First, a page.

A launch startup and a tourism group in China are jointly exploring the market for space tourism.
Chinese launch services company CAS Space has signed a cooperation agreement with a giant state-owned travel company in an apparent boost for fledgling space tourism efforts in China.
CAS Space, a Beijing-based rocket company, recently signed an agreement with the Hong Kong-based China Tourism Group to jointly explore and advance the market for space tourism.
CAS Space, spun off from the state-owned Chinese Academy of Sciences (CAS), made the announcement(opens in new tab) on its official account on Chinese social media app WeChat on July 12.
The deal doesn’t exactly come out the blue. CAS Space announced last year that it is working on a single-stage reusable rocket which would take as many as seven passengers on a 10-minute ride up above the Kármán line at 62 miles (100 kilometers), which is generally recognized as the boundary between Earth’s atmosphere and outer space.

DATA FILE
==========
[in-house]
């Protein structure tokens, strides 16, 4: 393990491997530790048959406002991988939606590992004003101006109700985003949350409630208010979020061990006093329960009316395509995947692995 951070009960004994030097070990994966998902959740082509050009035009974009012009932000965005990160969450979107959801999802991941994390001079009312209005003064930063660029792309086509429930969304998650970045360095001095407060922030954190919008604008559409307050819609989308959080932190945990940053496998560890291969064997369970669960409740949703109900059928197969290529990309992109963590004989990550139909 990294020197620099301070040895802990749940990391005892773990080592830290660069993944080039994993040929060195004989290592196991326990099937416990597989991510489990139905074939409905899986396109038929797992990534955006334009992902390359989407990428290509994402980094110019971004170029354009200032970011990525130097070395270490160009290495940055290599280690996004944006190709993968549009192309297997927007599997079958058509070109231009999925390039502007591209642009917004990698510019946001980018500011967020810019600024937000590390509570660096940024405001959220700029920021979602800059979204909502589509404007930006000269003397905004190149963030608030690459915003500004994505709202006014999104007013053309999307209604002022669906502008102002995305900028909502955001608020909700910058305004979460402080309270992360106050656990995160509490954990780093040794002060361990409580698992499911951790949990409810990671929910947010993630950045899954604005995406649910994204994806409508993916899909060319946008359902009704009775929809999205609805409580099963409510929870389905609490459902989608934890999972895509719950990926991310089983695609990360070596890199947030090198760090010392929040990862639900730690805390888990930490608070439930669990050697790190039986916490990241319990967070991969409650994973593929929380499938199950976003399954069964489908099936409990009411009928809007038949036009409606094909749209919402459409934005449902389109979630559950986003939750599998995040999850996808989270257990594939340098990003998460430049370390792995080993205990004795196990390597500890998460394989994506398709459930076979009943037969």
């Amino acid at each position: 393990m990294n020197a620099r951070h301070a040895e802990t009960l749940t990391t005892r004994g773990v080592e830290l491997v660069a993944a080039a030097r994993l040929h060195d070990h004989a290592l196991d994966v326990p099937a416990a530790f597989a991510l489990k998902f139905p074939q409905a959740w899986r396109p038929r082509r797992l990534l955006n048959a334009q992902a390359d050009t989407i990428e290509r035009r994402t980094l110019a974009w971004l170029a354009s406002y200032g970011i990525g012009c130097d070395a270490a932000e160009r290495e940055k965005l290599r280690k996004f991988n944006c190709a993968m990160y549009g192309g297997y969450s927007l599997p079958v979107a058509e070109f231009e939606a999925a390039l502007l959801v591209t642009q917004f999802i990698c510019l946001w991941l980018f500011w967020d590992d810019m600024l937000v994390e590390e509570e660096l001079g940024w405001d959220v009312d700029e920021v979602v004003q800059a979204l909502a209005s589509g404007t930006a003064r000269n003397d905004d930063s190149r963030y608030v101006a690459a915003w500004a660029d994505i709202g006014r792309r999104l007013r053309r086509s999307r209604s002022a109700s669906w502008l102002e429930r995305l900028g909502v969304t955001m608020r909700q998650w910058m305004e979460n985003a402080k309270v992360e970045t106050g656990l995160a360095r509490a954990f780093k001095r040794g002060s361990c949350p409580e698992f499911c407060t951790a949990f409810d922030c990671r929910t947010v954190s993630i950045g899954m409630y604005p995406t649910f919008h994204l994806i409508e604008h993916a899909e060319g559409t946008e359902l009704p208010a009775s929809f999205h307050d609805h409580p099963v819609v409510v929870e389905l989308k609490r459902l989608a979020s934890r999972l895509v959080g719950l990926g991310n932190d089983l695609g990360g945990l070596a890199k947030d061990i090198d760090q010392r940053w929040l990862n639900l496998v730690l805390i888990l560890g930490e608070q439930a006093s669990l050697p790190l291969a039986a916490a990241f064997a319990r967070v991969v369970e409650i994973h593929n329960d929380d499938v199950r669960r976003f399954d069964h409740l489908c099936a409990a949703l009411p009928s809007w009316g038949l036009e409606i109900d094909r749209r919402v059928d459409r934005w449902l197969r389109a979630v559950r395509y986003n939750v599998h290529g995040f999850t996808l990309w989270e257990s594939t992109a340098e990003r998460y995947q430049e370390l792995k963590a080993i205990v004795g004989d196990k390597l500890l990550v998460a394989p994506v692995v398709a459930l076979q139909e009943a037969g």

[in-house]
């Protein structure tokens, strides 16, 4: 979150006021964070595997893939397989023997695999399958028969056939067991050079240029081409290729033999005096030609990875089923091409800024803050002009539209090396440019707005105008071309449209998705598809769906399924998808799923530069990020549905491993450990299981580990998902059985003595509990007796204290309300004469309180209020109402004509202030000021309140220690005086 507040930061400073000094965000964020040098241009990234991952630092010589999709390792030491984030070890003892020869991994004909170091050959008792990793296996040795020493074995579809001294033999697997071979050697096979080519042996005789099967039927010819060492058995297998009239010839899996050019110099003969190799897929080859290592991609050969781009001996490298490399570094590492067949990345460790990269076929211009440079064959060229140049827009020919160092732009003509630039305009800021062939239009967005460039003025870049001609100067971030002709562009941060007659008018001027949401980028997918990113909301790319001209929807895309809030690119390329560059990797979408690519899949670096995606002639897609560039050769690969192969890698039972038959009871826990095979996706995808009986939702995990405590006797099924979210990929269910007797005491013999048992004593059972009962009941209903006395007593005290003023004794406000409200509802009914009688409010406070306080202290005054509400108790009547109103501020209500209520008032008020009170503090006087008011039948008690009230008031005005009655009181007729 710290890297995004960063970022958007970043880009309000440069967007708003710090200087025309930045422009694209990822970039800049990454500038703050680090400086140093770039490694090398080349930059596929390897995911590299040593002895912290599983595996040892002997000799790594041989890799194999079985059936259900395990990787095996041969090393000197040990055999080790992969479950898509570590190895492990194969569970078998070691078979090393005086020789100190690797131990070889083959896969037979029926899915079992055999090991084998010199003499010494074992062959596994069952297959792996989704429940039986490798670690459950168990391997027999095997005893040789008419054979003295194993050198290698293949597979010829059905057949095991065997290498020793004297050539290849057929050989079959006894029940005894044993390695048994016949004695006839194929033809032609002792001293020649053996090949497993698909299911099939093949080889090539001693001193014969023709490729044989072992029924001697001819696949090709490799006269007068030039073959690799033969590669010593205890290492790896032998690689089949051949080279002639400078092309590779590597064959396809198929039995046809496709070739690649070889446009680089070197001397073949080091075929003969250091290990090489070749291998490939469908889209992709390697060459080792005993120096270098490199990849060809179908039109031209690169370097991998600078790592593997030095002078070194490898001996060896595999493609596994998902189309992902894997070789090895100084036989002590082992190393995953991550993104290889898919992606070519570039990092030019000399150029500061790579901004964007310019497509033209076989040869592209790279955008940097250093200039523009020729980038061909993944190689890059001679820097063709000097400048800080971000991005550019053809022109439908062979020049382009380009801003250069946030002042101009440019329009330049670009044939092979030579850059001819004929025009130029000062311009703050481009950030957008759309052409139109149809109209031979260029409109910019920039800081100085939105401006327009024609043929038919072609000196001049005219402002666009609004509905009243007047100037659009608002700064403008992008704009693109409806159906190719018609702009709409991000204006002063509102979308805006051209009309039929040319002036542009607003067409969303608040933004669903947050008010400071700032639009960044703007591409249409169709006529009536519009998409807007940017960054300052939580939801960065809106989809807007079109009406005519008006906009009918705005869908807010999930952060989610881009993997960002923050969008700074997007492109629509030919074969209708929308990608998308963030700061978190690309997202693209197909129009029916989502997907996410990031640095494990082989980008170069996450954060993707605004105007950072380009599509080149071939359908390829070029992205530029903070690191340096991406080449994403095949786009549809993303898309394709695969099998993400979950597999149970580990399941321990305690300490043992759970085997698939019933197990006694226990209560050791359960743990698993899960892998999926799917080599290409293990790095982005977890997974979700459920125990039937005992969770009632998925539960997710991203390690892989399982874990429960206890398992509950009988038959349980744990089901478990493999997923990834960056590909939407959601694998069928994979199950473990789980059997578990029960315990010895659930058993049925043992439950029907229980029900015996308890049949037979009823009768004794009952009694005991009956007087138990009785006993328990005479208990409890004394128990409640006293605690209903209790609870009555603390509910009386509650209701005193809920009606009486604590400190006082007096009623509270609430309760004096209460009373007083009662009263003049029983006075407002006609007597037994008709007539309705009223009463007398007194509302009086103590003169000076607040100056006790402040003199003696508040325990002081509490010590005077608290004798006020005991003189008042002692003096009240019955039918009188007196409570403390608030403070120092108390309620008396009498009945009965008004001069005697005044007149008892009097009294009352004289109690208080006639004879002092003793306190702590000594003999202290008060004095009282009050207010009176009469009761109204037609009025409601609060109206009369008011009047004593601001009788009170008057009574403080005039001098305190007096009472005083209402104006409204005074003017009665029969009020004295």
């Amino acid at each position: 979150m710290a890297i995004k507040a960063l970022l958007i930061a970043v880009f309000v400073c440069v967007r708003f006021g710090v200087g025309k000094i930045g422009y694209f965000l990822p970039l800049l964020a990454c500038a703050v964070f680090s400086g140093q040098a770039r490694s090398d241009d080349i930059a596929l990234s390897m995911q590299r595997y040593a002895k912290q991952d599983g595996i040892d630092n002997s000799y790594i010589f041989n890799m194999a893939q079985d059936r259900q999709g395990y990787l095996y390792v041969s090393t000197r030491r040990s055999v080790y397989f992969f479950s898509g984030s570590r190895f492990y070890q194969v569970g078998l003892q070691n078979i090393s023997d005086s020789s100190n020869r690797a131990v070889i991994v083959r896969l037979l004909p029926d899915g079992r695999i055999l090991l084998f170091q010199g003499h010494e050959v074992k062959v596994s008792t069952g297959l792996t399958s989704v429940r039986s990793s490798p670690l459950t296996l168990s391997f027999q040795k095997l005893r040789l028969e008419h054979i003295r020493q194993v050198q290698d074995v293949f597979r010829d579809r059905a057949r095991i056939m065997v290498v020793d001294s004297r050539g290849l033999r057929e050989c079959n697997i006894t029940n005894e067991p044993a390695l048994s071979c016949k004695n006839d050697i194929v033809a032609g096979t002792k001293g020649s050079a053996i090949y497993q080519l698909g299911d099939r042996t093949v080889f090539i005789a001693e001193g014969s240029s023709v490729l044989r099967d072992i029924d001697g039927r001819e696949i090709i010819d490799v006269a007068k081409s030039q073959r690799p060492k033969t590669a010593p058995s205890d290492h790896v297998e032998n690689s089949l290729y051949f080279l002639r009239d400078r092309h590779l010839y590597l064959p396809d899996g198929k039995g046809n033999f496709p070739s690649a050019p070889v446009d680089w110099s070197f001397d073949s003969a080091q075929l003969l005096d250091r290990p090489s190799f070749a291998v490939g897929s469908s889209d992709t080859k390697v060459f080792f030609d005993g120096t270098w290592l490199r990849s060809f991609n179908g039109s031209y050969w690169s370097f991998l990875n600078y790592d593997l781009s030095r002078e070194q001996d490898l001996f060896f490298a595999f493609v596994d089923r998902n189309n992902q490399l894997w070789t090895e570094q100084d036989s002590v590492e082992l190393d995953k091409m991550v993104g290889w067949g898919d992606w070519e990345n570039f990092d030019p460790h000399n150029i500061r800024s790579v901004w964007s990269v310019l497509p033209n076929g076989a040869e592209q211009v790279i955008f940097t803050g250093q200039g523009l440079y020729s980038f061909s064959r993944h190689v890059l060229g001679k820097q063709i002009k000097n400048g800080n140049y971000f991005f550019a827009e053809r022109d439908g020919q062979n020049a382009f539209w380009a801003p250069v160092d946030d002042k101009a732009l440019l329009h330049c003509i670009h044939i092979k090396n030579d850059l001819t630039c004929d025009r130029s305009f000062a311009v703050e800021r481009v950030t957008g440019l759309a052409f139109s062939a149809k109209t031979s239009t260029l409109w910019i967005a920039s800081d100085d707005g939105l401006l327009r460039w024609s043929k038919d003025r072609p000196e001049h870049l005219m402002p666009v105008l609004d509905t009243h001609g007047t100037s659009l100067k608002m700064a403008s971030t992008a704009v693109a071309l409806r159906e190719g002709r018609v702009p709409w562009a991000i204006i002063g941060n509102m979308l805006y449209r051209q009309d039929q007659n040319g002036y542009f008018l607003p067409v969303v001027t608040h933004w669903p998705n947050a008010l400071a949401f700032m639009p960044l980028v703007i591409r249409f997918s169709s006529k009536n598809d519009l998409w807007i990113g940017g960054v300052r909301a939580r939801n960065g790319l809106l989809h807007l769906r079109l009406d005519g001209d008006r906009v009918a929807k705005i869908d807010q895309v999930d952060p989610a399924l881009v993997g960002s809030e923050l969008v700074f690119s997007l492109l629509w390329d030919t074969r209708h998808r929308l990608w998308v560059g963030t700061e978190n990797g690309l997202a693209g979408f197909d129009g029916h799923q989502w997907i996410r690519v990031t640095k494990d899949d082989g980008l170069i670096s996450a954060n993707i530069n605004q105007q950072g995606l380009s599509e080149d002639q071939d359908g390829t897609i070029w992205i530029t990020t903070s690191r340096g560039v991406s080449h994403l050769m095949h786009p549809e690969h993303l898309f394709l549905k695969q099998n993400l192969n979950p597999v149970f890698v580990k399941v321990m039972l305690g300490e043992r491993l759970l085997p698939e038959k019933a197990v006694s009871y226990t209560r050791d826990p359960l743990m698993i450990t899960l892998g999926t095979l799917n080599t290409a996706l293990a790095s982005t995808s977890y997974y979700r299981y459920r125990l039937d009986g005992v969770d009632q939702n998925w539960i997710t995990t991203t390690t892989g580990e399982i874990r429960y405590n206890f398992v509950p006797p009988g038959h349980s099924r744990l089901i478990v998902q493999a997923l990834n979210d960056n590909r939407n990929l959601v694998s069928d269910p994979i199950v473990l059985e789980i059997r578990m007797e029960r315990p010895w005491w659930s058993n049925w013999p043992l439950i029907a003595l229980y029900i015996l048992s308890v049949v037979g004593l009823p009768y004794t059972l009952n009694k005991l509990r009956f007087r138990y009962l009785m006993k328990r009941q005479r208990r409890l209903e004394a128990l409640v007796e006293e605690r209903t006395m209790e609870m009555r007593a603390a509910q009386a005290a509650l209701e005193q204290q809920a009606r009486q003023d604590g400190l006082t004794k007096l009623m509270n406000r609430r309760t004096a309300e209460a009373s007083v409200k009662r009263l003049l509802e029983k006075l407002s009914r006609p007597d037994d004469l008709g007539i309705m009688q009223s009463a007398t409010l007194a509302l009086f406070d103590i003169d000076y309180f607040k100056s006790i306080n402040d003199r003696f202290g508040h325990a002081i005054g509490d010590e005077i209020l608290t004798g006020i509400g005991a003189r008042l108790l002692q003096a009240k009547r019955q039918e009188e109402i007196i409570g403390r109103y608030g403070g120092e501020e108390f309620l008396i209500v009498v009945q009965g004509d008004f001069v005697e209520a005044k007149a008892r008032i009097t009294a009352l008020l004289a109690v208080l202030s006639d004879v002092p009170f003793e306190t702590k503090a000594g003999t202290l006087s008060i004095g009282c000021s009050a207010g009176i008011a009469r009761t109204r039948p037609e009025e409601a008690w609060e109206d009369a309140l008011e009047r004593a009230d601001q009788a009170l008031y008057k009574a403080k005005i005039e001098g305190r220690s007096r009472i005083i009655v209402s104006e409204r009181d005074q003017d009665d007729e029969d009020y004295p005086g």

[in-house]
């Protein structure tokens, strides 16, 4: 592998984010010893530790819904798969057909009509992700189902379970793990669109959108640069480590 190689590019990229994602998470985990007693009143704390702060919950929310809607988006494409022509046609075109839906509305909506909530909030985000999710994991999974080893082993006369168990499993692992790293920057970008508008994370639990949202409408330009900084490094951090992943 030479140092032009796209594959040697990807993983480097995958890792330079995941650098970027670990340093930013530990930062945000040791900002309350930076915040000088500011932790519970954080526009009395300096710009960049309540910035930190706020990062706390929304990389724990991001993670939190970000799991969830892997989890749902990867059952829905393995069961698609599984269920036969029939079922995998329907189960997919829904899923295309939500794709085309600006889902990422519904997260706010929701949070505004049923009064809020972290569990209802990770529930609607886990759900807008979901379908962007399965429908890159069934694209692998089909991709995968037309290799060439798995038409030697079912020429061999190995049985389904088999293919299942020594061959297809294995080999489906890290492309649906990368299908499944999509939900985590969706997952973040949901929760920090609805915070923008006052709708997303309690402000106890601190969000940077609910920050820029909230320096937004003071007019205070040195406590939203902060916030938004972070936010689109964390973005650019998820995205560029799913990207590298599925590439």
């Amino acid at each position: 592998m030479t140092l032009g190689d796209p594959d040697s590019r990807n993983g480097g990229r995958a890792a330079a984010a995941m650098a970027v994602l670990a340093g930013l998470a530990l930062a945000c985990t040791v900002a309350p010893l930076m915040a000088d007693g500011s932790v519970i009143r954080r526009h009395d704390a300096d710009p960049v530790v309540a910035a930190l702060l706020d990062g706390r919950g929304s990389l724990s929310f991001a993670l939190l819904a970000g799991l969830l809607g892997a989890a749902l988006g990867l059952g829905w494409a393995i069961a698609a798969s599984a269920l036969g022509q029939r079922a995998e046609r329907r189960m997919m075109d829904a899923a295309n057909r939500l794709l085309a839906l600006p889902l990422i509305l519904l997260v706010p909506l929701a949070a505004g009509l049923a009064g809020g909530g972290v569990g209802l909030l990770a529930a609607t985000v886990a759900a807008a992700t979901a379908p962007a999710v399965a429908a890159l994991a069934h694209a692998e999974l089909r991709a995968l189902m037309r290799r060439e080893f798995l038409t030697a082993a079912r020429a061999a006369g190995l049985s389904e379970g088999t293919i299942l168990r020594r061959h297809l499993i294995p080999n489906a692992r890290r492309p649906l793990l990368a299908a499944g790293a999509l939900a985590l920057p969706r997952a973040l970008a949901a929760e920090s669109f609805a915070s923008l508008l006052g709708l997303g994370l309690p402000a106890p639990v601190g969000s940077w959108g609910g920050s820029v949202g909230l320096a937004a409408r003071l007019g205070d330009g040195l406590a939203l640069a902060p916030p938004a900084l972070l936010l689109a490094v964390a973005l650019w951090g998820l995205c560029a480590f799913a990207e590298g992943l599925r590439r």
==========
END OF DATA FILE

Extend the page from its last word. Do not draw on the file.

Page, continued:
The first test flight is currently scheduled for 2023, with CAS Space planning on conducting at least 15 test flights before carrying its first tourists. The company’s senior officials also think the time is right for space tourism to take off.
Along with the rapid development of space technology, a space tour for ordinary people is no longer a fantasy but is becoming a reality. A trip to outer space will bring tourists a brand-new experience they’ve never had before,” Yang Yiqiang, a CAS Space founder, told China Daily(opens in new tab).
CAS Space is one of a number of commercial Chinese launch companies that have emerged in the last few years. The firm is currently preparing (opens in new tab)to make its first orbital launch attempt with the ZK-1A solid rocket from Jiuquan.
It also faces competition for would-be space tourists. Another Chinese company, Space Transportation, is developing a “rocket with wings” it says it will use for space tourism and point-to-point travel.
China’s first astronaut in space, Yang Liwei, also stated earlier this year that the country’s space station would be open to paying visitors later in the decade.